• I reckon more than 1700 POTY's (kits) have been made. So there is potential activity enough. Furthermore there must be an RF incentive (i.e. make stuff for 2.4 GHz narrow band) to become active on the NB transponder. Making stuff for 2.4 GHz uplink seperates boys from men ; -)

  • Hello all,


    There were a few activitied this week that required not more activity -- just listening: V55QO had a QSO with two youngsters. Sophie, DO4QB (11) and Simon, DL3QB (14) asked him a lot of questions about Namibia and Africa in general and Charly took his time to answer the questions in great detail. It was almost like a talkshow and it was fun just to listen to them.


    A second activity took place the same day. A group of people in Hannover had borrowed a bus, installed a QO-100 ground station in it and invited hams and other interested people, including people from the local press. Highlight of this activity was a QSO with the Antarctica, DP0GVN with Felix at the mike. Felix (DL5XL) is originally from Hannover and also he took his time to talk to everyone in the bus who wanted to have a QSO with him. The press people asked many questions and Felix answered them in the same way as Charly had done from Namibia.


    For me personally, it is not the quanity of QSOs on the satellite that is important but the quality. Just listening to these two activities made me enjoy that I am a ham and that we have this wonderful satellite available for us.



    Best 73


    Holger 'Geri', DK8KW

  • I reckon more than 1700 POTY's (kits) have been made. So there is potential activity enough. Furthermore there must be an RF incentive (i.e. make stuff for 2.4 GHz narrow band) to become active on the NB transponder. Making stuff for 2.4 GHz uplink seperates boys from men ; -)

    I guess there could be a significant percentage who built two POTY feed kits.....for example myself I got two of them (one bought spontanously at Friedrichshafen Fleamarket). Using one on my permanent dish and one for my portable station :-)


    And I am still missing one important QSO in my collection - that's with DB2OS himself, hi hi


    73, Oscar

  • Personally I think that there is a lot of activity during week-ends, I started activity on QO-100 during summer 2019 only on receive first, assembling components and material for my TX/RX station, then I become fully operational in early october and since then I have noted an increasing number of active stations.

    When some "DX" station is on the satellite the pile-ups sometimes are very huge, as we are accustomed to on short waves.

    Many are only interested in working new countries and new grids, so they spend most of time listening on the band.

    I am one of them, but I like to call CQ and make casual QSO mostly in CW.

    I confess that making contacts is the last objective for me...I spent most of the time making new project and modifications, adjustement on my station and antenna, trying to optimize the performance of my system.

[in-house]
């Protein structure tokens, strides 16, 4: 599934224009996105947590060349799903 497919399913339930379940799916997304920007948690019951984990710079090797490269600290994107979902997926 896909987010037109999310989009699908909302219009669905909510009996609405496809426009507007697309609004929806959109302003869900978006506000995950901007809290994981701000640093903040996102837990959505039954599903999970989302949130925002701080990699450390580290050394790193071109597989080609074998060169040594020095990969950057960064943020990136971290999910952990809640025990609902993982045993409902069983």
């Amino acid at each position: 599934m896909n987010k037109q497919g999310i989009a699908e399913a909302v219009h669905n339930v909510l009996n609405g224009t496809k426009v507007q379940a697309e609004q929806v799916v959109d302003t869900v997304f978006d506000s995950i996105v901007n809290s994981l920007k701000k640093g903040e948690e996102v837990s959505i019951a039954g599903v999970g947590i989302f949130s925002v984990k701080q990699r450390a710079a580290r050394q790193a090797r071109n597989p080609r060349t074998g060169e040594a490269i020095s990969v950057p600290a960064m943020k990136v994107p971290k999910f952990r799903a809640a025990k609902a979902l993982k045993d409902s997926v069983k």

Don't forget the activity on the WB transponder in DATV, many new stations active...myself working on assembling the TX section.

    All UMTS amplifiers on EBAY goes out very fast, every time they appears....

    I think that during the springtime and summer we will see a lot of portable stations, new grid activations and rare DXCC countries.

    Than the passion and knowledge are a big filter. Working on satellite and microwaves is not easy as put up a wire and a commercial transceiver on HF...and that's the way it's going to stay.


    73 de Piero, IK1IYU

  • I reckon more than 1700 POTY's (kits) have been made. So there is potential activity enough. Furthermore there must be an RF incentive (i.e. make stuff for 2.4 GHz narrow band) to become active on the NB transponder. Making stuff for 2.4 GHz uplink seperates boys from men ; -)

    Don't forget to include the girls.


    I agree with Peter.


    Mike

  • Thanks to everyone for the discussion! It seems to me that the number of stations has not decreased, just many have switched to SWL and not considering it possible to conduct repeated QSO, maybe we can find a solution together.

    73! Alex

  • You might want to initiate some sort of competition - e.g. who can receive the lowest power signal (CW from Bochum for example) or perhaps most accurately measure a frequency or collaborate to work out the location of a signal like a fox hunt- or perhaps set up some topical e.g. nets Amplifiers, Antennas, Receivers, DX, the ailments of old age,

  • in our local club U02 we are actively helping hams to install QO100 stations. Until now we have build 6 complete stations, for the cost of material only, of course. And did a huge number of LNB modifications.

    While most people can install a dish without problems, one of the biggest issues for most Hams is the modification of LNBs or SDRs, soldering a POTY or adjusting a helix because special soldering equipment (and skills) and analysers are required.

    I have modified an uncounted number of LNBs in my work shop and a couple of Plutos, but it simply takes too much time.


    I think it would help a lot if somebody (i.e. Amsat) offers ready built feeds including a modified LNB, ready to use.


    vy 73, Kurt, DJ0ABR